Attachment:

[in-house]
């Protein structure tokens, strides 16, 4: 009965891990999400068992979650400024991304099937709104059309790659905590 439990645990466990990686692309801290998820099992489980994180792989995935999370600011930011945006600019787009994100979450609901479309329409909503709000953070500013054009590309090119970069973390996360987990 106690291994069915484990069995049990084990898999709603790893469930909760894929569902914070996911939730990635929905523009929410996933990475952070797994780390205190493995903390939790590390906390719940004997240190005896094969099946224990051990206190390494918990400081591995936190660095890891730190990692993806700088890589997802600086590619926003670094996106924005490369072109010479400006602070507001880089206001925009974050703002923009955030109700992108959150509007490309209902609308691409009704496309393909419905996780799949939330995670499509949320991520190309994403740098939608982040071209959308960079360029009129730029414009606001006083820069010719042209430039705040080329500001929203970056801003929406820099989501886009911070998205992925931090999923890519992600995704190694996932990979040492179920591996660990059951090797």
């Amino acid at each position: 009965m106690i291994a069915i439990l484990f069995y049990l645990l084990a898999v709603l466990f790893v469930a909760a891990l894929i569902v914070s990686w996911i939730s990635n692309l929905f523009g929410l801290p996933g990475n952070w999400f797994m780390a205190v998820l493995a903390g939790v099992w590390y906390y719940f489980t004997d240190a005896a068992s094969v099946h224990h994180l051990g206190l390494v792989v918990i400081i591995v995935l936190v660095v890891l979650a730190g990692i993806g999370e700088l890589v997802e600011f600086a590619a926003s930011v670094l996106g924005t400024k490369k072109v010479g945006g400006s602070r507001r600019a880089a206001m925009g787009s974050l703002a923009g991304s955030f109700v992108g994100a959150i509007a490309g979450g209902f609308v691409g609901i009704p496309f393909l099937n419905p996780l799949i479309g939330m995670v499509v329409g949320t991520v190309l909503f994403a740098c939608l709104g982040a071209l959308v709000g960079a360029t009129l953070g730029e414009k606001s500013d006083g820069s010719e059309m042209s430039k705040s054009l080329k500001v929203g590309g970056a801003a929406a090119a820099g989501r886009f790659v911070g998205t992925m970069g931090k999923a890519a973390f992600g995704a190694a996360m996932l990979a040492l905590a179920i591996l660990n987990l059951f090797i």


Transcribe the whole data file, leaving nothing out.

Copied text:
[in-house]
């Protein structure tokens, strides 16, 4: 009965891990999400068992979650400024991304099937709104059309790659905590 439990645990466990990686692309801290998820099992489980994180792989995935999370600011930011945006600019787009994100979450609901479309329409909503709000953070500013054009590309090119970069973390996360987990 106690291994069915484990069995049990084990898999709603790893469930909760894929569902914070996911939730990635929905523009929410996933990475952070797994780390205190493995903390939790590390906390719940004997240190005896094969099946224990051990206190390494918990400081591995936190660095890891730190990692993806700088890589997802600086590619926003670094996106924005490369072109010479400006602070507001880089206001925009974050703002923009955030109700992108959150509007490309209902609308691409009704496309393909419905996780799949939330995670499509949320991520190309994403740098939608982040071209959308960079360029009129730029414009606001006083820069010719042209430039705040080329500001929203970056801003929406820099989501886009911070998205992925931090999923890519992600995704190694996932990979040492179920591996660990059951090797």
């Amino acid at each position: 009965m106690i291994a069915i439990l484990f069995y049990l645990l084990a898999v709603l466990f790893v469930a909760a891990l894929i569902v914070s990686w996911i939730s990635n692309l929905f523009g929410l801290p996933g990475n952070w999400f797994m780390a205190v998820l493995a903390g939790v099992w590390y906390y719940f489980t004997d240190a005896a068992s094969v099946h224990h994180l051990g206190l390494v792989v918990i400081i591995v995935l936190v660095v890891l979650a730190g990692i993806g999370e700088l890589v997802e600011f600086a590619a926003s930011v670094l996106g924005t400024k490369k072109v010479g945006g400006s602070r507001r600019a880089a206001m925009g787009s974050l703002a923009g991304s955030f109700v992108g994100a959150i509007a490309g979450g209902f609308v691409g609901i009704p496309f393909l099937n419905p996780l799949i479309g939330m995670v499509v329409g949320t991520v190309l909503f994403a740098c939608l709104g982040a071209l959308v709000g960079a360029t009129l953070g730029e414009k606001s500013d006083g820069s010719e059309m042209s430039k705040s054009l080329k500001v929203g590309g970056a801003a929406a090119a820099g989501r886009f790659v911070g998205t992925m970069g931090k999923a890519a973390f992600g995704a190694a996360m996932l990979a040492l905590a179920i591996l660990n987990l059951f090797i």